The monthly premium for Medicare Part B will be $164.90 in 2023, a decrease of 3%, or $5.20 a month, from $170.10 in 2022. The annual deductible for all Medicare Part B beneficiaries will be $226 in 2023, down from the annual deductible of $233 in 2022.

Thanks to provisions in the Inflation Reduction Act, 3.3 million Medicare Part D beneficiaries with diabetes will benefit from a guarantee that copays for insulin will be capped at $35 for a month’s supply. Another huge change in 2023? Vaccines covered under Part D will come with no copays or deductibles. That will ease the cost of pricey vaccinations, such as the shingles vaccine.

Social Security Increase

If you receive Social Security benefits, you might be getting a raise next year.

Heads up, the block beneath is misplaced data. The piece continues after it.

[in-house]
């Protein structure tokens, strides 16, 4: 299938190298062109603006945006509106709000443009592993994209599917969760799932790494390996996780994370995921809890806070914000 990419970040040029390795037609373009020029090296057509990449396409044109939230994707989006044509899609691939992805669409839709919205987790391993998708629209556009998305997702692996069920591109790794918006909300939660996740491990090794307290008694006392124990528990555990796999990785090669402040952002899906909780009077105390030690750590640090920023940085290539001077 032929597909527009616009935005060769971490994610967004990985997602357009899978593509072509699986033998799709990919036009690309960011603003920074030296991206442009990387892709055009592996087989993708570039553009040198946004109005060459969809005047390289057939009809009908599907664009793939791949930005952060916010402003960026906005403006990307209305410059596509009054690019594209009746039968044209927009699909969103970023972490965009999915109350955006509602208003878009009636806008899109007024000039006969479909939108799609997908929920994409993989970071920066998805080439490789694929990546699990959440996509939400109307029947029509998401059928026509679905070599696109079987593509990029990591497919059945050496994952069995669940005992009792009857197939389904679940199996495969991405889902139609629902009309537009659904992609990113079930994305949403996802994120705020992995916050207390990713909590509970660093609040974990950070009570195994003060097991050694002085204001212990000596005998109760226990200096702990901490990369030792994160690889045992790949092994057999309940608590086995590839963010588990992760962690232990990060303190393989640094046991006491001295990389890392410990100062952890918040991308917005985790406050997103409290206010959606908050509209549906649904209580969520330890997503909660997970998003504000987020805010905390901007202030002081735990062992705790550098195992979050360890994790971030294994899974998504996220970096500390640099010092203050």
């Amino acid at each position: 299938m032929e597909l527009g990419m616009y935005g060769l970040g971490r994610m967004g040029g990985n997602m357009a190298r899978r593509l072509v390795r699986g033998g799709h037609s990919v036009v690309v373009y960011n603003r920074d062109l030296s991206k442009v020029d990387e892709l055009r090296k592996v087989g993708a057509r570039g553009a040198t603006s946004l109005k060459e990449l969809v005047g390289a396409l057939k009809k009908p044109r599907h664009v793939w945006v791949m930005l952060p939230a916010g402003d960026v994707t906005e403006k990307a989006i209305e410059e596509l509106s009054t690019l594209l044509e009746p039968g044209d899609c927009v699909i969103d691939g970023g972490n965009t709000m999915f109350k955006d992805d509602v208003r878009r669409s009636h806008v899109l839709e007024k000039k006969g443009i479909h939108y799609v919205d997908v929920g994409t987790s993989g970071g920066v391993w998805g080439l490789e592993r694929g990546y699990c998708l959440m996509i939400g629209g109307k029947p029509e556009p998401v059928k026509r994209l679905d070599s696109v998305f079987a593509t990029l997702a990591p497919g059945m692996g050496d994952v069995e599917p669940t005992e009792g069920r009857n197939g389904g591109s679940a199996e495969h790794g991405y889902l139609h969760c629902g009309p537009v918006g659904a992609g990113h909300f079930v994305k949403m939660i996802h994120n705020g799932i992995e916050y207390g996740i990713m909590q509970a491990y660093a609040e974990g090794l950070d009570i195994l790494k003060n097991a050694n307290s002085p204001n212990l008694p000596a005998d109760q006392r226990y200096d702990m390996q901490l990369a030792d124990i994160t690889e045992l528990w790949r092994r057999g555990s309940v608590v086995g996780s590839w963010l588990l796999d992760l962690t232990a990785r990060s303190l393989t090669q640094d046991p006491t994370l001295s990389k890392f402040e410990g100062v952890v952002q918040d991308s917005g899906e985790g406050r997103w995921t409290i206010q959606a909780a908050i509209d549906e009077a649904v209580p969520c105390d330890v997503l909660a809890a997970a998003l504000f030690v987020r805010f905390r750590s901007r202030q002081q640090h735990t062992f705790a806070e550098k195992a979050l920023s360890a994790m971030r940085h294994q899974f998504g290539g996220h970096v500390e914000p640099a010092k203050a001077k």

The Social Security Administration announced that the cost-of-living adjustment (COLA) for 2023 will be 8.7%, the largest since 1981. The COLA increase means that average monthly benefits will go up by more than $140 per month in January, according to the SSA.

This is great news for people who depend on their Social Security checks to pay their bills and make ends meet, especially since the U.S. economy has been growing at a slow pace recently and many retirees are struggling to make ends meet with their current income levels.

Retirement Plan Contributions

The Internal Revenue Service announced the annual contribution limits for 401(k)s, IRAs, and other retirement accounts for 2023. If you have one of these accounts, this is good news!